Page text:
The malware, or malicious software, attack on global computer systems, most notably the NHS here in the Uk, has been making headlines since its discovery on Friday, May 12.
Users infected with the malicious software will typically find that important files on their computer have been encrypted, meaning that they are unable to access them. This type of malware is called “ransomware”, as infected users will receive a message saying that their files will only be unencrypted if they pay a ransom demand. The ransom demands are usually for relatively small sums of money, to increase the likelihood of users paying up. What is unusual about the “Wannacry malware” is that instead of spreading by relying on users clicking on links, or opening attachments in emails, the Wannacry is self-propagating, meaning it’s able to spread across a network itself without human intervention.
Dr Natalie Coull, lecturer in Ethical Hacking at Abertay University, Dundee, said: “This scale of self-propagating malware hasn’t really been seen since the early noughties. The criminals behind the Wannacry malware were probably unprepared for how quickly their software would spread and it is unlikely that they will be able to follow up with any ransom payments due to the sheer volume that they’ll be receiving.”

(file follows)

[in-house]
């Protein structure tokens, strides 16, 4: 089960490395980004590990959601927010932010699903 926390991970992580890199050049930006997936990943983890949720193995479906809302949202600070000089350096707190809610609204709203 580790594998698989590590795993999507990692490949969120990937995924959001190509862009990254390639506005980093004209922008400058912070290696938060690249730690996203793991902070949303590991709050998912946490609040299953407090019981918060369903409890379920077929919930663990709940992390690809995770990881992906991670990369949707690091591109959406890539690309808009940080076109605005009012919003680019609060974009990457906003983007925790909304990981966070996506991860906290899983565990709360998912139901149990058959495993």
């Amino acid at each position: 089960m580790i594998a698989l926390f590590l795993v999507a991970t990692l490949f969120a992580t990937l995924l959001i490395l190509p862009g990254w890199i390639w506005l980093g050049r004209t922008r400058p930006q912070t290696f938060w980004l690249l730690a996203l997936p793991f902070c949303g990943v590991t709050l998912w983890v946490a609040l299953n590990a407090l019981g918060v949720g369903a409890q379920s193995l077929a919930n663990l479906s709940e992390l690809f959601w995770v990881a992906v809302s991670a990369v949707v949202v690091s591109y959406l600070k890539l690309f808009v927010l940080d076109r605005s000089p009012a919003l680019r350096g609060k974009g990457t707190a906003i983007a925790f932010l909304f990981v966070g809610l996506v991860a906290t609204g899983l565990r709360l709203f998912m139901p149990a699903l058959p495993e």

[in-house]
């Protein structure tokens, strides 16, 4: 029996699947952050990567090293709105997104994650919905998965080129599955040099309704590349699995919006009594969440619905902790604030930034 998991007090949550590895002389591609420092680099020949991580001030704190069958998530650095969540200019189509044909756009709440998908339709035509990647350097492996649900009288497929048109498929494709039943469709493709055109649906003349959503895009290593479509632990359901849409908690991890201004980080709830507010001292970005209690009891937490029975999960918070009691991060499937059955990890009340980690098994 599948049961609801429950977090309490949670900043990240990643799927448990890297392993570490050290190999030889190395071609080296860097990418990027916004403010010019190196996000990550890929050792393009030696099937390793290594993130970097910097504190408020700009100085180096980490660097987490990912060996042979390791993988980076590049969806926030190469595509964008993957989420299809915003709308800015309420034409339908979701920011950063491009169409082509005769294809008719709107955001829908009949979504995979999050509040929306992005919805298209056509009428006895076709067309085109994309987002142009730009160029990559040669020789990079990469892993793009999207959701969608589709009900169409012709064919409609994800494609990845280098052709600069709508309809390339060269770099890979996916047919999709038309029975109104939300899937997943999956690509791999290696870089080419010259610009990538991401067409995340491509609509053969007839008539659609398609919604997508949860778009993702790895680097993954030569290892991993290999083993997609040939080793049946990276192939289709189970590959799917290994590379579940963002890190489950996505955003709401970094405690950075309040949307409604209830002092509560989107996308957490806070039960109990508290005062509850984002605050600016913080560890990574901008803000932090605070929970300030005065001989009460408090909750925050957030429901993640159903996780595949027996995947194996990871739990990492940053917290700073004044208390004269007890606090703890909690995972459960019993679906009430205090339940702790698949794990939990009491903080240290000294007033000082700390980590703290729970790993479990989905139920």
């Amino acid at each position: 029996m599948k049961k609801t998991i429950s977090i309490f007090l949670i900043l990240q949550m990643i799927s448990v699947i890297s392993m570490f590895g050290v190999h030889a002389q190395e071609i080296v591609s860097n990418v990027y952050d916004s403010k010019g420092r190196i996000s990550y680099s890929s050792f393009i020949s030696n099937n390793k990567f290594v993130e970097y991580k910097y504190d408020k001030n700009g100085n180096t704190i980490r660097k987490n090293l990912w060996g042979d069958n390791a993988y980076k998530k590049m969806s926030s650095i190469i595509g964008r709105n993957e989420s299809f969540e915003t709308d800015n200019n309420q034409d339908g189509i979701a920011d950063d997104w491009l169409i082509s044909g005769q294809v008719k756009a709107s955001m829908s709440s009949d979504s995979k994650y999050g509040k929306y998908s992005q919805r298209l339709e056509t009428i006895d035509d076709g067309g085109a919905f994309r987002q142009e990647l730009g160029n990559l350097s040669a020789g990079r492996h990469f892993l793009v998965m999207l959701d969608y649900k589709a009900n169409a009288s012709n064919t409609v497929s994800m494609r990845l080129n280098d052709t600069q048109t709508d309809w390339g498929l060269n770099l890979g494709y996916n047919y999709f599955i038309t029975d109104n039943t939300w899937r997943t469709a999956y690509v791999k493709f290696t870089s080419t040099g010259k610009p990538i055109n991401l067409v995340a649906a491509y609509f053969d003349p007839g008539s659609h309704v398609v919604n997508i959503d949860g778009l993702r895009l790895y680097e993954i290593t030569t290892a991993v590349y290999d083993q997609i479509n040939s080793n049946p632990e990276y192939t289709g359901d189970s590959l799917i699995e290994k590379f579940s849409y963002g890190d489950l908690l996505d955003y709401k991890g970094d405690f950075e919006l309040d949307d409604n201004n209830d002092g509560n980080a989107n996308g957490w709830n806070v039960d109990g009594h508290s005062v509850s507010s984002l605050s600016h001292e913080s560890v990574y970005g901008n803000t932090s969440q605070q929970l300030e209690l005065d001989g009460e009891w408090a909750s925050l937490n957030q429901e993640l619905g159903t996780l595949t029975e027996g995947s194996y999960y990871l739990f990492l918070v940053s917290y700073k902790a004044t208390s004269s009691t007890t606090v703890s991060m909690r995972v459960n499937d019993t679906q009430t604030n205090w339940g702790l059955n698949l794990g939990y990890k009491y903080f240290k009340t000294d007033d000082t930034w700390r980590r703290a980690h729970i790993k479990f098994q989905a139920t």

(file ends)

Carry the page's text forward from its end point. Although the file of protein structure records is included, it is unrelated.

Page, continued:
The general advice to any infected users is not to respond to the demands. An increasing number of organised gangs are turning to malware as a way of making money, so sadly ransomware attacks are increasing.
Dr Coull continued: “The media response to the Wannacry malware and speedy response from the IT community means the likelihood of further attacks from this particular malware strain are reduced.
“However, there are a huge number of machines connected to the internet with vulnerabilities, and it is only a matter of time before they are the focus of a different attack. Hopefully, lessons will be learned from the Wannacry attack about the importance of investing in secure systems and ensuring that a back-up policy is in place to limit system down-time.”
Most organisations will have good back-up procedures in place, which means any encrypted files should be recoverable, although it may take a few days for this to roll out. Unfortunately, some organisations may not be able to recover the data from their back-ups, which means any encrypted files may be lost forever. Also, some of the infected machines may not be part of an organisation’s back-up policy, especially where embedded systems have been used.
Dr Coull concluded: “The best way to avoid an infection like this in the future is to ensure that all updates have been applied in a timely manner and that critical systems have good back-ups in place.”